Purdue Launches Hypersonics Materials Research

New center will develop high-temperature materials along with the corresponding manufacturing processes.

New center will develop high-temperature materials along with the corresponding manufacturing processes.

Measuring the mechanical strength of prototype materials for hypersonic vehicles in a Purdue University lab. Image Courtesy of Purdue University/Vince Walter

Hypersonic vehicles—those that travel at velocities more than five times the speed of sound—dictate some serious heat requirements for materials. Purdue University, a mecca for advanced engineering research, is diving in with plans to expand its hub for hypersonics research with the addition of a center focused specifically on high-temperature materials and the corresponding manufacturing processes.

Purdue is already the planned home for the 65,000-square-foot, $41 million Hypersonics and Applied Research Facility (HARF), which broke ground last year, and the new Hypersonics Advanced Manufacturing Technology Center (HAMTC) will be part of this single-focused location. HARF is slated to house the only Mach 8 quiet wind tunnel in the world, which closely simulates flight and is said to provide more accurate data than conventional hypersonic wind tunnels. There will also be a HYPULSE tunnel, a controlled environment to research different facets of high-speed flight, including flight simulations at speeds ranging from Mach 5 to as high as Mach 40.

The U.S. Department of Defense has made hypersonics systems a top priority since their velocity helps mitigate the potential for any adversary’s ability to detect, track, target, and engage. The Fiscal Year 2022 President’s budget requested $3.8 billion for hypersonics-related research, up by 20% over the $3.2 billion in fiscal year 2021.

The HAMTC addition to HARF will focus on materials and manufacturing innovations, including facilities for testing, catering to partners that include GE Additive, Dynetics, Lockheed Martin, Aeroject Rocketdyne, Boeing, and GE Edison Works, among others. The work is aimed at increasing the temperature capabilities of materials using new compositions and to create new manufacturing routes that will be able to output those complex geometrical designs, officials said.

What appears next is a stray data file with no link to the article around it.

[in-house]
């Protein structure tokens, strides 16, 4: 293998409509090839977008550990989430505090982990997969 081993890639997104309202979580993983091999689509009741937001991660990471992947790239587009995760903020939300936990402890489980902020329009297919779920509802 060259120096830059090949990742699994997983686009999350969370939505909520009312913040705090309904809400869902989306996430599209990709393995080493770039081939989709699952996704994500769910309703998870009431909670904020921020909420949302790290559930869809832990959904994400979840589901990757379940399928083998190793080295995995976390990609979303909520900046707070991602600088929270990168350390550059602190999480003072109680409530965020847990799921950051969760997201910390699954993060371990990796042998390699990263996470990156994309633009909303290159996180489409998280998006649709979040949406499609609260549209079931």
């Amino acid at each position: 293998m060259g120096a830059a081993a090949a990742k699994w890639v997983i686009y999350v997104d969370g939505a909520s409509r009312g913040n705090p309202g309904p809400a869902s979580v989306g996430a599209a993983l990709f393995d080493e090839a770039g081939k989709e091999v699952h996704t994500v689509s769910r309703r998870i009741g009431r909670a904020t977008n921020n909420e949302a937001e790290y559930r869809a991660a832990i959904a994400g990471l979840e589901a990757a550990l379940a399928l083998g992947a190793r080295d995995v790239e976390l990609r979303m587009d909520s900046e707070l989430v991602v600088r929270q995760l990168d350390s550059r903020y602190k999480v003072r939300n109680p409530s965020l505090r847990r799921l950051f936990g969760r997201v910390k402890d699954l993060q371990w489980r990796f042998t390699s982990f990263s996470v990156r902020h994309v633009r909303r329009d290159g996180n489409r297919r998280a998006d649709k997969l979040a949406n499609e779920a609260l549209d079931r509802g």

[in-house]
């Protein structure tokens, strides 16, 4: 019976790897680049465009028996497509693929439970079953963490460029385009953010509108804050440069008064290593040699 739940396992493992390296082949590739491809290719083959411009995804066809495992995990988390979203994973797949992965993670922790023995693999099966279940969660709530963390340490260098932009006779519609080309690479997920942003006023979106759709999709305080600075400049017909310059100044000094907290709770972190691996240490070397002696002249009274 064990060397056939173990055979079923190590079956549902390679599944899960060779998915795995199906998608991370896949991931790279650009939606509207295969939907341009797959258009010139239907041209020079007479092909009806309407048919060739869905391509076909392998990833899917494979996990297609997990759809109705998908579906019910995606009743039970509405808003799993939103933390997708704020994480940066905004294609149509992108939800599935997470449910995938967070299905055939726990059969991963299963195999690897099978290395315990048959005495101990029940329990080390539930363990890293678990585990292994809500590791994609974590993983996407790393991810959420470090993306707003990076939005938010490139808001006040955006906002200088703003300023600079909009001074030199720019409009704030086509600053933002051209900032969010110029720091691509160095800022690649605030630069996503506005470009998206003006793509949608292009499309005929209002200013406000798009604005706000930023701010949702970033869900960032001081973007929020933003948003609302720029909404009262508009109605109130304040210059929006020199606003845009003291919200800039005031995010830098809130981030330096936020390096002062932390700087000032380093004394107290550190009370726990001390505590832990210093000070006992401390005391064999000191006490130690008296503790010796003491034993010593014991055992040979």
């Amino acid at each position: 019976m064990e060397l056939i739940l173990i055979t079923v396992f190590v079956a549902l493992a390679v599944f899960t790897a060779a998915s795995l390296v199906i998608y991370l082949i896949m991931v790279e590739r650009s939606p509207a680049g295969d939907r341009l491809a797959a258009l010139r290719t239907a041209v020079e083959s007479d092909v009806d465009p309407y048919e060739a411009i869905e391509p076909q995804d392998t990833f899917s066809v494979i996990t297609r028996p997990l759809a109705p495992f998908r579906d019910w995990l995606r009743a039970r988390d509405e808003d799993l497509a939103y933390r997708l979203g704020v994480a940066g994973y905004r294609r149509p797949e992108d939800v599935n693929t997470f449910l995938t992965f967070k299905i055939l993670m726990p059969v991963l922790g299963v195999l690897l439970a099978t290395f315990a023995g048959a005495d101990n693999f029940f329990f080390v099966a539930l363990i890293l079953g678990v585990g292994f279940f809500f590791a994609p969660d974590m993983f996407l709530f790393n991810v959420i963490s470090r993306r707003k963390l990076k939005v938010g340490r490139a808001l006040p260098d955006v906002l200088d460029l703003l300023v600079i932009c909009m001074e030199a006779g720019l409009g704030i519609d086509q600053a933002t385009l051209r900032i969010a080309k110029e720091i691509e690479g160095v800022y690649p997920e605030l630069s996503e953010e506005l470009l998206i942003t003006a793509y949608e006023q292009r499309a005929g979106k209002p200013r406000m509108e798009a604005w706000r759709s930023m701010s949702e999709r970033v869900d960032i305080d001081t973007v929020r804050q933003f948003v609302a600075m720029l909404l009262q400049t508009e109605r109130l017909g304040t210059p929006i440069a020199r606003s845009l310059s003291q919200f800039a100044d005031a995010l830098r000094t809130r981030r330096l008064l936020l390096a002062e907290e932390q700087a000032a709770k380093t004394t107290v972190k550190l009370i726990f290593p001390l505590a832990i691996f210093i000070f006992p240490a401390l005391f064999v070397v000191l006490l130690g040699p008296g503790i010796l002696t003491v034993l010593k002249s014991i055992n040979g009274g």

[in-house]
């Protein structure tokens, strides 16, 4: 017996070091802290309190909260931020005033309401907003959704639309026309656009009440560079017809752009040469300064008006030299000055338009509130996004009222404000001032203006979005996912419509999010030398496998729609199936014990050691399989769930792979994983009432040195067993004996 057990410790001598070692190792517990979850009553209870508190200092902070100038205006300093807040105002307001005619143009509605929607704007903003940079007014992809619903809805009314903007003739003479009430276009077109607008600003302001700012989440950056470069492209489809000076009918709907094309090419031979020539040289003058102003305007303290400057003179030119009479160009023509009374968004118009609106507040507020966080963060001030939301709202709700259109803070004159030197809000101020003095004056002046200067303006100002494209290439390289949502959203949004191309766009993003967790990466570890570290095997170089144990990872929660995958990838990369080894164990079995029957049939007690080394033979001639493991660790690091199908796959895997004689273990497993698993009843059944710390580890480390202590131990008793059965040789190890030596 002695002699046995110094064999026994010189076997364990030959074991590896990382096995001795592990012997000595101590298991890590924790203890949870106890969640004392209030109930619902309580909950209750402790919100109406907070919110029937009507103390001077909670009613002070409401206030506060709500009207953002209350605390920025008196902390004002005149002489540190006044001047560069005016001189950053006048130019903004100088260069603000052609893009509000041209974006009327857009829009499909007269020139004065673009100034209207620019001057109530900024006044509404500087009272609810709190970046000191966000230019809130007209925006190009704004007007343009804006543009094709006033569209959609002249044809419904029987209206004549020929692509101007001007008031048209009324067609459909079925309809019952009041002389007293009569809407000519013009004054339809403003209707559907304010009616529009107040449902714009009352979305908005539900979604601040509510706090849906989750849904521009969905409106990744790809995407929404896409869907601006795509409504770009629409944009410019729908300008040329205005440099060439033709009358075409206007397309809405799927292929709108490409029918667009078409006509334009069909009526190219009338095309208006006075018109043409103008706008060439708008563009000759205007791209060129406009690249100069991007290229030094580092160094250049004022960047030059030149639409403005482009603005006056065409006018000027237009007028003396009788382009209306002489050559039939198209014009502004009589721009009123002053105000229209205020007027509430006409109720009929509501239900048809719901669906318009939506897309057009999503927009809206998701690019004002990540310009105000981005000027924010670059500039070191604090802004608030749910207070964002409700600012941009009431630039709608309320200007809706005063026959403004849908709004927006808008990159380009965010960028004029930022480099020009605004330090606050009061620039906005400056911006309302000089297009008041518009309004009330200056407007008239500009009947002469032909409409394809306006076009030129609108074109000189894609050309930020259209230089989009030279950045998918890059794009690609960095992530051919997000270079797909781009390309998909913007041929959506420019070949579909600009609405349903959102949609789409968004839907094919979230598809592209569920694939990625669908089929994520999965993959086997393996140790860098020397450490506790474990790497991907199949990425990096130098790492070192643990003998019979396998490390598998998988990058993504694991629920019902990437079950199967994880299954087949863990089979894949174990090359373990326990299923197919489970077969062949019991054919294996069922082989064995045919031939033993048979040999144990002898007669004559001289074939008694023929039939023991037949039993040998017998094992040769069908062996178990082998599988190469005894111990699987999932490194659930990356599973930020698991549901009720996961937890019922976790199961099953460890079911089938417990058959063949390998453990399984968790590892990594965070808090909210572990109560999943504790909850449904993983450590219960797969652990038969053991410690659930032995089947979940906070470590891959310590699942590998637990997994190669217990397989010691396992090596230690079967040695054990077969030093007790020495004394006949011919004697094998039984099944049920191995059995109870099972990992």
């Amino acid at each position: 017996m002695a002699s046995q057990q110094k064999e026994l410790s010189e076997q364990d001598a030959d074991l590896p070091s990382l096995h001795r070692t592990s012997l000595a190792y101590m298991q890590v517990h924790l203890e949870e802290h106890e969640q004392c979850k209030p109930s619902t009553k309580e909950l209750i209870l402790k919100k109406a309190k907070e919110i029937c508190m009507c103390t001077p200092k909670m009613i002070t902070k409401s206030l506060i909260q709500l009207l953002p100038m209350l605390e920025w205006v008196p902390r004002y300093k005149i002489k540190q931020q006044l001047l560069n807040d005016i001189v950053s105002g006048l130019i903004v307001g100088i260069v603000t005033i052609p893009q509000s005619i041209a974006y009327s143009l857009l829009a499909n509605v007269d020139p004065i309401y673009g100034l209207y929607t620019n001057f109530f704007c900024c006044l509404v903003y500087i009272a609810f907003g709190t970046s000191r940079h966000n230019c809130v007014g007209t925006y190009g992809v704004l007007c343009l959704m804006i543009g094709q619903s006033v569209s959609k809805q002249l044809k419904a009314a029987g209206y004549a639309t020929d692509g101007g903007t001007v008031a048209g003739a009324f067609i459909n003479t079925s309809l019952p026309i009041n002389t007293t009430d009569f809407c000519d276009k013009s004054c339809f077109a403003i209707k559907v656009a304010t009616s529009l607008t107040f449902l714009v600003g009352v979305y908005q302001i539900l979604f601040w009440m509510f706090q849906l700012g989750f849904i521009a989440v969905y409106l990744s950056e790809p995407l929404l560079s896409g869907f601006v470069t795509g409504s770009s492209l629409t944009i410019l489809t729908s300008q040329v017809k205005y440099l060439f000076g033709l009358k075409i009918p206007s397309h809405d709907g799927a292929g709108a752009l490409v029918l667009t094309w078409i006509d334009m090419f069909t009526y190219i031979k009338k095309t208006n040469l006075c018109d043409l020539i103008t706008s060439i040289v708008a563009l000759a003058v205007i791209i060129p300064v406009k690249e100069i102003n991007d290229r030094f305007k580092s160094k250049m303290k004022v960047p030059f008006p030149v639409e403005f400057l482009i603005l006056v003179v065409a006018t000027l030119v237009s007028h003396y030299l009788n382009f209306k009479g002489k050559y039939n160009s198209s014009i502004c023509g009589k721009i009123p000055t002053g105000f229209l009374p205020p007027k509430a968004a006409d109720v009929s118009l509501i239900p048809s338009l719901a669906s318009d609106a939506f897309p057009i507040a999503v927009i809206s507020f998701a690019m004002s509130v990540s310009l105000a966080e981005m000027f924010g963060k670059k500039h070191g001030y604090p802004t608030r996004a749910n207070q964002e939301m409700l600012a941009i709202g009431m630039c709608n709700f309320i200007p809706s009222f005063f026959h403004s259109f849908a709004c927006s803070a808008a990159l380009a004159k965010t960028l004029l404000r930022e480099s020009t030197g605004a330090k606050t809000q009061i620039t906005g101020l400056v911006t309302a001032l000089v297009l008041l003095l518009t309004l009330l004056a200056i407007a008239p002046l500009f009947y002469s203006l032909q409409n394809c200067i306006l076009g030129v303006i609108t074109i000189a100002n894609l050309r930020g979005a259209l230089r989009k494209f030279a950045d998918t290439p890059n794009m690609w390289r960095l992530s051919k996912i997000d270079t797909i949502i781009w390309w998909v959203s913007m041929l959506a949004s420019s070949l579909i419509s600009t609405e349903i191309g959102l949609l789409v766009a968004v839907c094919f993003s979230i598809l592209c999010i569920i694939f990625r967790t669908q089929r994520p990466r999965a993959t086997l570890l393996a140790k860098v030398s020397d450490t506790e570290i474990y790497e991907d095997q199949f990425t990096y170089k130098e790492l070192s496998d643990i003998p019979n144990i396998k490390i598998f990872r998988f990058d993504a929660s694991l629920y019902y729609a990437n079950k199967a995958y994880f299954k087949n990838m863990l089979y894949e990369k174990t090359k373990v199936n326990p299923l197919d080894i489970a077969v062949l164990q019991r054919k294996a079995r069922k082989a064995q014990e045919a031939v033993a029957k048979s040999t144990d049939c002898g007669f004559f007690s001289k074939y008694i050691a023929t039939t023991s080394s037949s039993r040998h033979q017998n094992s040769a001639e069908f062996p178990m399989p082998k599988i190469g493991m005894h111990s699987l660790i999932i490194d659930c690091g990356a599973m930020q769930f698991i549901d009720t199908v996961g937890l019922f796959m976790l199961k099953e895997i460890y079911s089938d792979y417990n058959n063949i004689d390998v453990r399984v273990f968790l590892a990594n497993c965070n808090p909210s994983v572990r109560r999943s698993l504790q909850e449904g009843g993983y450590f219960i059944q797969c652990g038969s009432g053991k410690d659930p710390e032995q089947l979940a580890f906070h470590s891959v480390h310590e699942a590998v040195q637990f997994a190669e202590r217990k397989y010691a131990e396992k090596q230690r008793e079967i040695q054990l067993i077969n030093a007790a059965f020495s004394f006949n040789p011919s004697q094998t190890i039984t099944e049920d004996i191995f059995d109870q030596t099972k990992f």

“When you heat up 3,000 degrees Fahrenheit, small differences in expansion can cause large stresses between components made of different materials that may result in the failure of hypersonic vehicles,” said Michael Sangid, executive director of HAMTC and the Elmer F. Bruhn Professor of Aeronautics and Astronautics at Purdue, in a writeup describing the center’s agenda.

GE Additive, which will serve as the primary partner for AM at the center, sees huge potential for the technology to advance manufacturing in hypersonics. It will provide AM systems that are customized to meet the needs of the new materials and processes developed at HAMTC.

HAMTC leadership and partners stressed the importance of the center’s ability to serve as a vertically integrated supply chain to push the boundaries of design in this area. Having design, manufacturing, joining, and testing capabilities located in a single site reduces the time and cost necessary for development of hypersonic components and sub-systems while also fostering innovation through academic engagement, officials said.

The center is also touting the potential for its work to drive applications for consumer products and other industry applications, including green energy and aerospace transportation.

Watch this report to learn more about the importance of hypersonics research to the country along with an update on Purdue University's plans.

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